Polydioxanone weft-knitted stents with drug delivery fuction for the treatment of colorectal cancer

Pao Yue-kong Library Electronic Theses Database

Polydioxanone weft-knitted stents with drug delivery fuction for the treatment of colorectal cancer

 

Author: Li, Gang
Title: Polydioxanone weft-knitted stents with drug delivery fuction for the treatment of colorectal cancer
Degree: Ph.D.
Year: 2014
Subject: Stents (Surgery)
Drug delivery systems.
Colon (Anatomy) -- Cancer -- Treatment.
Hong Kong Polytechnic University -- Dissertations
Department: Institute of Textiles and Clothing
Pages: xxviii, 195 leaves : ill. (some col.) ; 30 cm.
Language: English
InnoPac Record: http://library.polyu.edu.hk/record=b2696105
URI: http://theses.lib.polyu.edu.hk/handle/200/7429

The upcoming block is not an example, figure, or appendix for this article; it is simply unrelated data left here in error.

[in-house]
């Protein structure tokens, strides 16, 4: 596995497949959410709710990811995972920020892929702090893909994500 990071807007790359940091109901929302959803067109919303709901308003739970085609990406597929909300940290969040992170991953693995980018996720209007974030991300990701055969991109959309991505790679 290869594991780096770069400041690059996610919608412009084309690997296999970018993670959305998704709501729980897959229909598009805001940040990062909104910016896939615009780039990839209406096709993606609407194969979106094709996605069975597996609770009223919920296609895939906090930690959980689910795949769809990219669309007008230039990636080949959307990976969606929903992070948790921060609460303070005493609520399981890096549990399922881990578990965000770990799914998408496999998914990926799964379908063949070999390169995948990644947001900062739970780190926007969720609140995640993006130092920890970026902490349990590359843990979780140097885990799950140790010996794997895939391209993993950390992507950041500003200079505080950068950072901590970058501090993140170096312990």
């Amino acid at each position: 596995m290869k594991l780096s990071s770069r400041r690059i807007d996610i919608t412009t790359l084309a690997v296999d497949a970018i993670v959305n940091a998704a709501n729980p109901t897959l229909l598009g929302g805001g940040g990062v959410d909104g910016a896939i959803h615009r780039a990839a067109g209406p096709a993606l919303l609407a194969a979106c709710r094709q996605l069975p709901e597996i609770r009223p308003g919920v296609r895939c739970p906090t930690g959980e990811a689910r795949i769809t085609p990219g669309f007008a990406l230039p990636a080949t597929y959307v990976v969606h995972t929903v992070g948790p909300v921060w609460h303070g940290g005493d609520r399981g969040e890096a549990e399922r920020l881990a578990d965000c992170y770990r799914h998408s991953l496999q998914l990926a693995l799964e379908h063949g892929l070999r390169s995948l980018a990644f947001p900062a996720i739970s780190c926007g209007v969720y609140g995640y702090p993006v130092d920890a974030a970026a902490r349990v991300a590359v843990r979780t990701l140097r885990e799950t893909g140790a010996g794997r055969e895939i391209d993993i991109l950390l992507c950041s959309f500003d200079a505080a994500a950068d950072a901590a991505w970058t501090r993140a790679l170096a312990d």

Abstract: Bowel obstruction and stenosis are often appearing in colorectal cancer patients. To restore luminal patency, these patients may have to undergo emergency surgery, but this is often associated with high mortality. Furthermore, chemoradiation treatments and palliative by-pass surgeries require the patients to be in good general health condition. For patients with advanced disease and in poor general health, stent insertion to broaden the lumen at the site of the stricture is often used to restore the intestinal lumen through palliative therapy. However ingrowth of the tumour or granulation tissue within the lumen stent was still found in all patients with uncovered stents and in 53% of patients with common covered stents. Owing to a lack of the antitumour capability, restenosis caused by tumour ingrowth is still a major problem. Therefore a stent with both a lumen restoring capability and an intraluminal antitumour capability is important in the treatment of these patients. The stenosis site can be expanded and the tumour site can be locally treated by the drugs loaded into the membrane coated onto the stents. This work started with understanding the physical, mechanical and physiological mechanisms in the human intestines that is required to achieve good interaction between intestines and stents. The intra-abdominal and intra-intestinal pressures of the human intestine were investigated through an intestine physical model; then identify the effect of weft-knitting parameters on the mechanical properties of stents and propose optimum parameter settings by statistical modeling method. Stents were knitted on a small diameter, circular weft knitting machine using polydioxanone biodegradable monofilament. Subsequently, a seamless polyurethane membrane was spun onto the inner surface of the weft-knitted stents. Finally, an antitumour drug, 5-Fluorouracil (5-FU) added to a bio-based poly(L-lactic acid), was electrospun onto the outer surface of the stents to create a drug delivery layer. The mechanical properties of the stents were characterized, and their thermal stability following the heat-setting process was evaluated. Owing to the importance on understanding of the physical and mechanical changes of stents during degradation process, this study investigated the changes of the radial compression strength and circumferential expansion strength, the degradation mechanism and their correlations in a phosphate buffer solution (pH = 6.8 ± 0.2, 37 ± 0.5 ℃). The physical and mechanical properties were evaluated according to British standard BS EN 13895:2003 and ISO 7198:1998. In order to determine the most suitable drug concentration, the 5-FU safe concentration in vivo and appropriate loading percentage in the membranes was investigated; and then 5-FU-loaded poly(L-lactic acid) membranes at concentration of 1.6%, 3.2%, 6.4% and 12.8% were electrospun onto the stent surface respectively. The morphology, chemical structure and in vitro drug release property of the coating membranes were studied separately. Also their antitumour activity and mechanism were assessed in vitro and in vivo using a human colorectal cancer cell line HCT-116 and tumour-bearing BALB/c nude mice.